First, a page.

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Hot tech upstart Snowflake reveals plans to go beyond its niche

June 8, 2021, 1:00 PM UTC

Buzzy cloud-software company Snowflake has some big long-term plans: becoming a major rival to business tech giants like Oracle and Microsoft.

The strategy to get there, revealed Tuesday, is to make Snowflake more than just a service that clients use to store and analyze their own data. Rather, the company will host business software and data sets that customers can tap when they want.

“Our end game is to build a massive data cloud where anybody with a Snowflake account is plugged in,” CEO Frank Slootman tells Fortune.

Snowflake’s existing cloud-database business is already doing well. In the first quarter, companywide sales jumped 110% from the same period a year earlier to $229 million. And the amount of money customers had committed to spend in the future with Snowflake more than tripled to $1.4 billion.

Since its initial public offering in September, Snowflake’s shares have been volatile. Its stock, priced at $120 in the IPO, peaked at $429 in December, plunged to less than $185 a few weeks ago, and then rebounded to $243 on Friday.

Despite the gyrations, many investors expect Snowflake to become one of the next big things. In fact, the buzz is so great that the company’s market value of $72 billion tops those of far bigger and more established tech companies like VMware, Hewlett Packard, and Workday.

Yet Snowflake faces significant challenges in its rivalry with Oracle, Microsoft, Amazon, Google, and startups like Databricks. For one thing, it’s losing huge amounts of money—$203 million in the most recent quarter alone. It’s also racing to add features and improve performance to its cloud-database offerings as rivals do the same.

Morgan Stanley analyst Keith Weiss voiced optimism about Snowflake before the latest expansion plans were announced. In a recent note, he wrote, “Snowflake is executing well on its strategy to sign and then significantly expand large customers” and that it has shown “early progress advancing its vision as an enterprise data cloud platform.”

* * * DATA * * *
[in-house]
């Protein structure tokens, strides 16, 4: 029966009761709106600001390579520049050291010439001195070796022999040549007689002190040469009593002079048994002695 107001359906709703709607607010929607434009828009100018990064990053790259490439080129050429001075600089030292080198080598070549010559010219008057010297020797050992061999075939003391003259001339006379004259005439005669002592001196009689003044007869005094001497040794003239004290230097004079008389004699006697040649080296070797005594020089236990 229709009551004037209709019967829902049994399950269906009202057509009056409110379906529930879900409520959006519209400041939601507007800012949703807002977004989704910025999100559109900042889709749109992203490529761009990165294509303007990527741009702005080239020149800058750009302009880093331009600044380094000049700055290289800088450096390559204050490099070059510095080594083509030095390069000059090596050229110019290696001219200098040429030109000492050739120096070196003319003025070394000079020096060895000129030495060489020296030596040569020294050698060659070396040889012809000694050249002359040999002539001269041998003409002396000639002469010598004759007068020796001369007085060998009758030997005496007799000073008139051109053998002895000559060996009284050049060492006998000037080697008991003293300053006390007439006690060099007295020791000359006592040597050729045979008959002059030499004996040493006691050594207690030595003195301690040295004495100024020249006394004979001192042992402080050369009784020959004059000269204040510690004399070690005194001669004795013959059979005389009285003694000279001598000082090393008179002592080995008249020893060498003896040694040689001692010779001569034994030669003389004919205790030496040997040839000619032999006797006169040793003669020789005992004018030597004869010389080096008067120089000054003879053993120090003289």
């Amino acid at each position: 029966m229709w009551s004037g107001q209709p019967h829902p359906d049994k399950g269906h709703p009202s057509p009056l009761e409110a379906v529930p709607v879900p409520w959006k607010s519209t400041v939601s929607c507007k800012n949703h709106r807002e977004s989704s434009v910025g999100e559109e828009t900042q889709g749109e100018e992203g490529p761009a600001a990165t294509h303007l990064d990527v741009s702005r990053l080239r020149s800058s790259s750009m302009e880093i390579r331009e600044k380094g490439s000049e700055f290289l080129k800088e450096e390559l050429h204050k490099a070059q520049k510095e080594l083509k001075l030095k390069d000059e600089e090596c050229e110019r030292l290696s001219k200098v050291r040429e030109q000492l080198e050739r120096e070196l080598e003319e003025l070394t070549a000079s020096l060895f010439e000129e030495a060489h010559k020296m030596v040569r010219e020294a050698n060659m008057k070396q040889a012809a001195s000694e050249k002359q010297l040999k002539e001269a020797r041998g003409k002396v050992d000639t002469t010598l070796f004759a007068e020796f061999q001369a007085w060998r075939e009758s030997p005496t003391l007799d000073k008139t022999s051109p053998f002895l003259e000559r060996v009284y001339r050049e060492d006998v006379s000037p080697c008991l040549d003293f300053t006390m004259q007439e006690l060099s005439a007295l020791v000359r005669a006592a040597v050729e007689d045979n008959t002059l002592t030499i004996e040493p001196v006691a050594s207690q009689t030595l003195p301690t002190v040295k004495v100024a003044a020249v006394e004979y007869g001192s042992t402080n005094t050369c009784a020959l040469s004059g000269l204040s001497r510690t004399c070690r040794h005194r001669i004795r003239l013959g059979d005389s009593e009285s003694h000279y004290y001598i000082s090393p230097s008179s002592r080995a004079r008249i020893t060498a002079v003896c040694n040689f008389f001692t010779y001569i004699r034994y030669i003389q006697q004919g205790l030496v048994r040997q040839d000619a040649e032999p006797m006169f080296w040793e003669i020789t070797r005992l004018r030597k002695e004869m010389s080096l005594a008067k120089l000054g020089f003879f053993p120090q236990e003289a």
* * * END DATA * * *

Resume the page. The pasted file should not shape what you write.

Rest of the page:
To justify its market value and drive its stock even higher, Snowflake plans to expand beyond its early business that focused on storing and analyzing limited kinds of business data, known as a data warehouse. “Data warehousing is such an outdated concept compared to what we’re pursuing with the data cloud,” CEO Slootman says.

Under the new Snowflake, customers would be able to write their own applications that would run on Snowflake’s system. Clients would also be able to use outside applications to tap directly into data stored with Snowflake.

And while Snowflake has long hosted sets of data that clients can use, like historical weather or economic figures, it’s adding ways for the owners of that data to charge for its use within Snowflake’s system.

Companies that have agreed to build apps that run on Snowflake’s system include money manager BlackRock, food delivery service Instacart, and software developer Adobe. Meanwhile, companies including IT consulting company Infosys, data security firm Okera, and A.I. automation company DataRobot have all agreed to make their outside software apps interoperate with Snowflake’s systems.

A push for stricter rules that limit the flow of data in Europe and elsewhere could make Snowflake more useful. Already, customers can set rules about how data is used within the customer’s own organization. Now a customer using Snowflake can let another customer use its data to analyze or train an A.I. system without letting the other actually see or share any of the data. Snowflake has even invented the concept of a “data clean room,” in which a user’s data can be analyzed without any chance of being copied.

Amid the pandemic, and the remote-work trend, Snowflake recently stopped calling its San Mateo, Calif., office its legal headquarters. It now lists its base of operations as “No-Headquarters/Bozeman, Montana.”

“The whole notion of a ‘headquarters’ is inappropriate for modern enterprises that are globally distributed,” Slootman explains. “The idea that all the important people are in one place, and they’re hanging out together, and having lunch together, and they think big thoughts and make big decisions, and everybody else is sort of far removed from the action? This is complete nonsense.”

The shift is also about finding cheaper and more plentiful programmers and engineers outside of Silicon Valley, the CEO adds.

So why do the company’s filings list Bozeman as its sort-of headquarters? Regulations require companies to declare a headquarters where both CEO and CFO live, and Slootman and CFO Mike Scarpelli both have houses in Bozeman.

“The whole Bozeman thing was not our idea,” Slootman says. “I would not have had another executive office if it wasn’t for the government saying you have to have one.”

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